Touring the Meritt Library: The Prosopographical Cards

This entry is adapted from materials originally posted on the Krateros Instagram page on December 4, 2020.

December 4, 2020: Our last stop on this tour of the Meritt Library is the prosopographical filing cabinet. This imposing object holds tens of thousands of hand-written cards, each devoted to a person from ancient Greece.

Three drawers of the prosopographical filing cabinet open to reveal the cards within

The cards draw heavily on the information from Kirchner’s Prosopographia Attica, published at the turn of the 20th century, but they are designed for an informed by epigraphical work. Indeed, many cards include only epigraphical references, and some include extremely incomplete names – not unusual when working with inscriptions.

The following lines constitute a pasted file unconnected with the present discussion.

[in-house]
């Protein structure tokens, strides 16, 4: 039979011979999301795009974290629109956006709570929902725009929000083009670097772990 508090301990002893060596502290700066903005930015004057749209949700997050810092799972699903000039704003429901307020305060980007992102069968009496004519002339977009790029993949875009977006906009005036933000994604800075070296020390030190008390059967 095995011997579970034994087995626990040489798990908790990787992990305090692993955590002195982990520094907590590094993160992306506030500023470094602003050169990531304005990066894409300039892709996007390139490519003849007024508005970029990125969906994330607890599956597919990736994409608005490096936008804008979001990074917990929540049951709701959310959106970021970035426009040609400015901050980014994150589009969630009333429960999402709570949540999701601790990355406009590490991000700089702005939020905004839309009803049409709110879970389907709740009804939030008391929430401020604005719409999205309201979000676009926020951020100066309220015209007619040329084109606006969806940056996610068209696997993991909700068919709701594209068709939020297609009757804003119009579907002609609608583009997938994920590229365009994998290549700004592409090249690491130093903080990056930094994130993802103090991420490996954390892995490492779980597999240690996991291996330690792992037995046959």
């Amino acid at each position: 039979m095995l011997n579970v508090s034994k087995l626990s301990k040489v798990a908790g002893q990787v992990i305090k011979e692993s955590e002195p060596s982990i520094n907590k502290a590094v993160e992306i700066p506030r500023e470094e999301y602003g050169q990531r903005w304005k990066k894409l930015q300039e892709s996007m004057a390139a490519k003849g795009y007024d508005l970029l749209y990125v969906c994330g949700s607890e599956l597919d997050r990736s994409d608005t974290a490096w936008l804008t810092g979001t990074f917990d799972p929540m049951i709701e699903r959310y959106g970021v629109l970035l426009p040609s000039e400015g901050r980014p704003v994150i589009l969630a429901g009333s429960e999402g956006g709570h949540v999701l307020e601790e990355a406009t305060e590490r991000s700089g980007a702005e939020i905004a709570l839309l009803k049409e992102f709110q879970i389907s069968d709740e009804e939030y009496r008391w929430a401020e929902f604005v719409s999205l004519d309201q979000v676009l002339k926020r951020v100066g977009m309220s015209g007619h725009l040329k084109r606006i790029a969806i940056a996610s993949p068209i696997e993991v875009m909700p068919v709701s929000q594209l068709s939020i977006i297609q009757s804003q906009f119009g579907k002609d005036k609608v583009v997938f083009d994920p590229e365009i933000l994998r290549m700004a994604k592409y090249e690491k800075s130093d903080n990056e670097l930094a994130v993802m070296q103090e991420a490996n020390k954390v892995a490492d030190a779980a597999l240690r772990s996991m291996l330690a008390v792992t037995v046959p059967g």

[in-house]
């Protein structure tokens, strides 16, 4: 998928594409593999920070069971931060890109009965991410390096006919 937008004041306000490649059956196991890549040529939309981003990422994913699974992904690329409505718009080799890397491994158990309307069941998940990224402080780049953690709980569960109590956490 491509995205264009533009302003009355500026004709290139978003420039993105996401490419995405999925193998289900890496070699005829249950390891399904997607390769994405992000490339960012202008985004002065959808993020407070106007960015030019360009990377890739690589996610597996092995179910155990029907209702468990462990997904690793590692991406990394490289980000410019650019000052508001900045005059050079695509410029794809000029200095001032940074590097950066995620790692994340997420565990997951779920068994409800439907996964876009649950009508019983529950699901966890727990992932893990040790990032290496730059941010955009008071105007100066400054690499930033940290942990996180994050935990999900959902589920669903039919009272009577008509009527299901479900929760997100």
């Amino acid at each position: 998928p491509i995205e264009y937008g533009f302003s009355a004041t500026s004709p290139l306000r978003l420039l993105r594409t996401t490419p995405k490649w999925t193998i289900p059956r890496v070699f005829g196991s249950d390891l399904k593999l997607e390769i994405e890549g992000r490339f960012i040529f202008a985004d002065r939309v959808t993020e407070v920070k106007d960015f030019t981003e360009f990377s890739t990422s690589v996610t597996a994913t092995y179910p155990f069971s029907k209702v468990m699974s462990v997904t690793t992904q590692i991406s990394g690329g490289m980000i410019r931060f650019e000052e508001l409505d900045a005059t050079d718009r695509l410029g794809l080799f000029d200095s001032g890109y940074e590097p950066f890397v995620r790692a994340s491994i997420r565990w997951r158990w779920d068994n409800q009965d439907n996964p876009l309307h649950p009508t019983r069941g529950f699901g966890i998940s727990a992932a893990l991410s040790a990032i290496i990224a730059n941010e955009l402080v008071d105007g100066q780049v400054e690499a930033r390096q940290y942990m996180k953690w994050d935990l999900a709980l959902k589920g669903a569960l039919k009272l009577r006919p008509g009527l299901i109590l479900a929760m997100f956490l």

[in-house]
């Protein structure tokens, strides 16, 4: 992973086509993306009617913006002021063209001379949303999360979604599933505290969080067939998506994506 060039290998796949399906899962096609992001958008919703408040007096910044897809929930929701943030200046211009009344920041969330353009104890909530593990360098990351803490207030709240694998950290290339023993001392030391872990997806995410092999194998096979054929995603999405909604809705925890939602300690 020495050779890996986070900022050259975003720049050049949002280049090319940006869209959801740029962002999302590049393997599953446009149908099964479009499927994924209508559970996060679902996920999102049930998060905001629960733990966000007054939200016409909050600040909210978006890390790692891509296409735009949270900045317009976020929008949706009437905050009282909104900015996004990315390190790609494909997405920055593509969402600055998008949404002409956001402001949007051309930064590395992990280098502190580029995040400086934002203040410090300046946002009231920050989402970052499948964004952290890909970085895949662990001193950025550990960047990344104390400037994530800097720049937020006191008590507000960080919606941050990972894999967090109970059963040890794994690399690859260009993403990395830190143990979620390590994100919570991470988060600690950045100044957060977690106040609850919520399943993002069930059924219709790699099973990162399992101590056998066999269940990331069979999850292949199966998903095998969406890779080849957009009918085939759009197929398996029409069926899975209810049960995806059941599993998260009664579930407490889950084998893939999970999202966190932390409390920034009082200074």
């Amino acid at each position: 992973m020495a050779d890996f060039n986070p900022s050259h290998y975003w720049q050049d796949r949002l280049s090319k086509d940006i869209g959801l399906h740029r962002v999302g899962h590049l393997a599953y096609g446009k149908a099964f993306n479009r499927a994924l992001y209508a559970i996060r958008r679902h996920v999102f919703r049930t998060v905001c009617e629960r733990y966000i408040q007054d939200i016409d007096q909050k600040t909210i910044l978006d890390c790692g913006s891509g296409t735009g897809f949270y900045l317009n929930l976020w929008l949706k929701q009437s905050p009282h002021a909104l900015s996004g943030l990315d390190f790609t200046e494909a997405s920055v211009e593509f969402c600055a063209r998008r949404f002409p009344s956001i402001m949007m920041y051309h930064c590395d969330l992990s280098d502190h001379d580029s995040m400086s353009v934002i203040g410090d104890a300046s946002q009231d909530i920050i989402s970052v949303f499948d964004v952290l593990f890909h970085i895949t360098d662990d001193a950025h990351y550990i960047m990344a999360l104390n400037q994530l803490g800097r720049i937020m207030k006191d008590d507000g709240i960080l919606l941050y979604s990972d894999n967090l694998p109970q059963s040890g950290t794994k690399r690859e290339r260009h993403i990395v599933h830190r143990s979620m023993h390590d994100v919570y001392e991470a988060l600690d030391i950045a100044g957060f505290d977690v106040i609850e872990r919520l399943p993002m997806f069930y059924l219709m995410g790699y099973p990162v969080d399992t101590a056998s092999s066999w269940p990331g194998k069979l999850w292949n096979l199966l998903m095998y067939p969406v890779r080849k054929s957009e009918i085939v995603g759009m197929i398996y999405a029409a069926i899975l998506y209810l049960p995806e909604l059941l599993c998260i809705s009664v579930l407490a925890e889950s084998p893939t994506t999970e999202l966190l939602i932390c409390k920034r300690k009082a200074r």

A close-up shot of card sections in the M’s, including Menandros

These cards were scanned during the 1970s by John S. Traill, Professor Emeritus of the University of Toronto, and subsequently transcribed and entered into a digital database. That database was ultimately published in print as a series of volumes entitled “Persons of Ancient Athens”. We have the volumes in the library at the IAS, but often it’s quicker and easier to dig through the card file!

A glimpse of a card about one Mamerteinos, father of a Praxagoras active around the year 220 CE

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